Photo by Bríd O’Donovan
By Clare Martin
Fears’ debut album Oíche (Irish for “night”) is the culmination not just of over five years’ work, but also several chapters of the artist’s life experiences. All musicians are vulnerable to a certain extent; the act of sharing art is braver than we often acknowledge. Constance Keane, who performs as Fears, takes this vulnerability to a whole new level, though, processing her own trauma over the course of the record and tacitly inviting us to do the same.
Opener “h_always” documents her stay at a psychiatric hospital with evocative details: “I shower with one hand / There’s no taps / No hooks and no stands.” Gently plucked guitar kicks off the song and deep, heartbeat-like bass joins in later, thumping in the background. There’s a fuzzy hum in the distance that gives the track a very literal sense of place, as it was written and recorded in the hospital’s music room on her MacBook’s mic. The Shankill native told Get In Her Ears of the song, “I haven’t even tried to re-record it. I don’t want to. I just like it left that way.” Fears’ choice to leave the original recording as is and the track itself set the tone for Oíche as an album that proves both intensely introspective and a skilful piece of experimental electronic music.
Fears’ production on the album is a well-crafted balancing act, introducing a whole host of elements but with a delicate hand so that they never become oversaturated. She intentionally loops guitar melodies, synths, and other components of the tracks to reflect her own thinking processes, as she explained to Get In Her Ears: “I tried to create a sonic landscape that reflects what’s going on in my head at the time. That doesn’t necessarily mean that I’m going to write really upsetting guitar lines, it’s more to do with when I’m in a certain headspace, I get very repetitive intrusive thoughts.” The looped parts of her songs hypnotically draw us into Fears’ private world.
The incredible amount of thought that went into each track is evident, from the lyrics to Fears’ gauzy vocal performance to the stirring production. “Fabric,” which she explains is about “trying to escape someone or something that will not give you room to breathe,” manages to be both dance-worthy and contemplative. “You keep pushing and pushing and pushing and pushing and pushing and pushing and pushing,” Fears sings over a minimalist beat, the repetition showing just how trapped she feels, before singing plaintively, “Just let me live.” Those last four words return later, but deep and distorted, conveying quite literally what it’s like to lose your own voice.
The following song, “vines,” explores how repressing trauma comes back to haunt you. A hollow beat and rattling drum machine fill the background before Fears tells us, “I dug that hole, I buried those seeds / Now they’ve grown to fully fledged vines / That strangle / The good in my day.” She decides to make a change, declaring before the song ends, “I don’t want to live my life like this.”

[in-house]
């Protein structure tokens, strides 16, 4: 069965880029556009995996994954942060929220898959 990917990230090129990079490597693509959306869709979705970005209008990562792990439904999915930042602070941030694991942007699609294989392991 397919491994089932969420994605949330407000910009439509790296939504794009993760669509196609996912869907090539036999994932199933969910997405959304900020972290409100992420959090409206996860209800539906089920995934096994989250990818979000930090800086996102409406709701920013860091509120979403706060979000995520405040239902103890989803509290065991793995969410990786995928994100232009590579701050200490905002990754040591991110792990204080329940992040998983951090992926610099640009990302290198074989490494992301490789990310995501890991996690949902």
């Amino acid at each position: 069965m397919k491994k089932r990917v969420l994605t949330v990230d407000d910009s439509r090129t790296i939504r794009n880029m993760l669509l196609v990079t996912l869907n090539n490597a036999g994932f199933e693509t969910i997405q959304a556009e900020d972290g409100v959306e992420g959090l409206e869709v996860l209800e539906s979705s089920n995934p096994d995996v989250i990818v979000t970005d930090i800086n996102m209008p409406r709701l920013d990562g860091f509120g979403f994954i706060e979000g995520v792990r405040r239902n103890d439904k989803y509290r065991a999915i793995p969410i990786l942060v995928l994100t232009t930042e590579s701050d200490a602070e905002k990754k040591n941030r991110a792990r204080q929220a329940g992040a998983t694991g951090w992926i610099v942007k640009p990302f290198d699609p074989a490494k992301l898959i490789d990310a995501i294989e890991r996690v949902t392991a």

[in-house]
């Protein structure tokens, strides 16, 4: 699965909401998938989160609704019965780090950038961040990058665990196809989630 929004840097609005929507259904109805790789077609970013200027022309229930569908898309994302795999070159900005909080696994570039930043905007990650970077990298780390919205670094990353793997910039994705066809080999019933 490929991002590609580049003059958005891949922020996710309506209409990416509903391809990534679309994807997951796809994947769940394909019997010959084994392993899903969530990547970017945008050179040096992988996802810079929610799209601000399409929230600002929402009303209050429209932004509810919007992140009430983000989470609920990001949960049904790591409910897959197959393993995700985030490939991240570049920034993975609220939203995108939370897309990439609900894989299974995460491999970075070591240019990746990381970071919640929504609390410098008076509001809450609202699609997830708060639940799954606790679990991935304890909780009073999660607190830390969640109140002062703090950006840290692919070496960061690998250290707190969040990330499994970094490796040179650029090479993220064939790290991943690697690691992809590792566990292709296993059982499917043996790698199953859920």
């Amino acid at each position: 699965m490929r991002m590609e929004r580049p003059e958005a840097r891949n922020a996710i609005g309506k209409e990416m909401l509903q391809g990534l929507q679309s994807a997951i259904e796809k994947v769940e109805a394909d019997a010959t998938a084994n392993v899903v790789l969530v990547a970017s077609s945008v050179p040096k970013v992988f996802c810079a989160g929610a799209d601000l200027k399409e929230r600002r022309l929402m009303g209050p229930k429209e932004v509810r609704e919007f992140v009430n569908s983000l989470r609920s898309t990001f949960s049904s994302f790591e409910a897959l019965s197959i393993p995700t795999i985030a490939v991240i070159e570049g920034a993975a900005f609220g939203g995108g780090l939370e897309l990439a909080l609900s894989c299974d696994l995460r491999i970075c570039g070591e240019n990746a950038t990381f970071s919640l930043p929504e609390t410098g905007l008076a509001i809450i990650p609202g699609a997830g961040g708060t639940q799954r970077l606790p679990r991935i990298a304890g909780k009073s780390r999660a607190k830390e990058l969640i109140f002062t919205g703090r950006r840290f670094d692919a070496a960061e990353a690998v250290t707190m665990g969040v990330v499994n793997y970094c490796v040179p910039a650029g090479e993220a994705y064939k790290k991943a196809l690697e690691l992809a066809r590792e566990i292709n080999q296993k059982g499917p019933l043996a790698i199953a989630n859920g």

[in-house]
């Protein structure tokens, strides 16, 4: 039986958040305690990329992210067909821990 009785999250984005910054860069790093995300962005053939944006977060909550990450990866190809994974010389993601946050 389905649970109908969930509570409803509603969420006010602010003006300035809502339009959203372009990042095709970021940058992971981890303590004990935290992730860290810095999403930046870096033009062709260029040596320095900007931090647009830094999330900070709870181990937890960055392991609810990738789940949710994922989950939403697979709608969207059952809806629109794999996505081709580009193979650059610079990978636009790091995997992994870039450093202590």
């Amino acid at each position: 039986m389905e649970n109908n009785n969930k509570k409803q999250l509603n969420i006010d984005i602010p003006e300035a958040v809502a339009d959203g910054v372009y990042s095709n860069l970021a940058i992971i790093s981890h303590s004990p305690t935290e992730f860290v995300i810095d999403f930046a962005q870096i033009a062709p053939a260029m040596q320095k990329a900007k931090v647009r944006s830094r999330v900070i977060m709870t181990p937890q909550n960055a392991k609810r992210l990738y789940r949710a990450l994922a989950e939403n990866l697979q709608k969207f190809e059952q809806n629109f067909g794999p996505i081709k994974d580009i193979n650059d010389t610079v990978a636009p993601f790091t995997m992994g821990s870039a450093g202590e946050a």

Fears moves on to “dents,” which is about both reckoning with her struggles and the desire not to make trouble that’s unfortunately been ingrained in women for centuries. “I’m so sorry for the mess I made,” she laments. Even in her darkest moments, Fears feels the need to apologise for herself. This is followed by one of my favourite lines on the album, ruminating on compartmentalisation and the slow, nonlinear process of healing: “I learned to forgive myself / Take a little piece and fold it gently / Grip tight and hug my knees.”
The interlude of “Brighid,” a sweet home recording of Fears’ sister and late grandmother chatting, sets us up for the emotional tidal wave of “tonnta.” The track follows her relationship with her granny, who had dementia, and the love that remains even as the disease progresses. “Your eyes they still listen / Your heart I still live in,” Fears imparts lovingly. She chants “Tonnta” on the chorus in her honeyed voice, like some kind of primal prayer.
Fears fittingly ends Oíche with the most hopeful track, “two_.” The synth is at its most uplifting, and in the lyrics she credits her family for helping her recover. Her voice is gossamer-y, but strong in its own way. Fears reminds us that trauma doesn’t magically disappear overnight, and that we will carry its scars with us always, even years after healing: “The lines on my legs / Tell a story of a time when I spent / Too long hating myself from the outside in.” Thanks to her, though, we can realise that these scars aren’t something to be ashamed of, but a source to draw strength from. Fears has seen dark times and come out on the other side, ready to share her story. We’re lucky just to get to listen to it.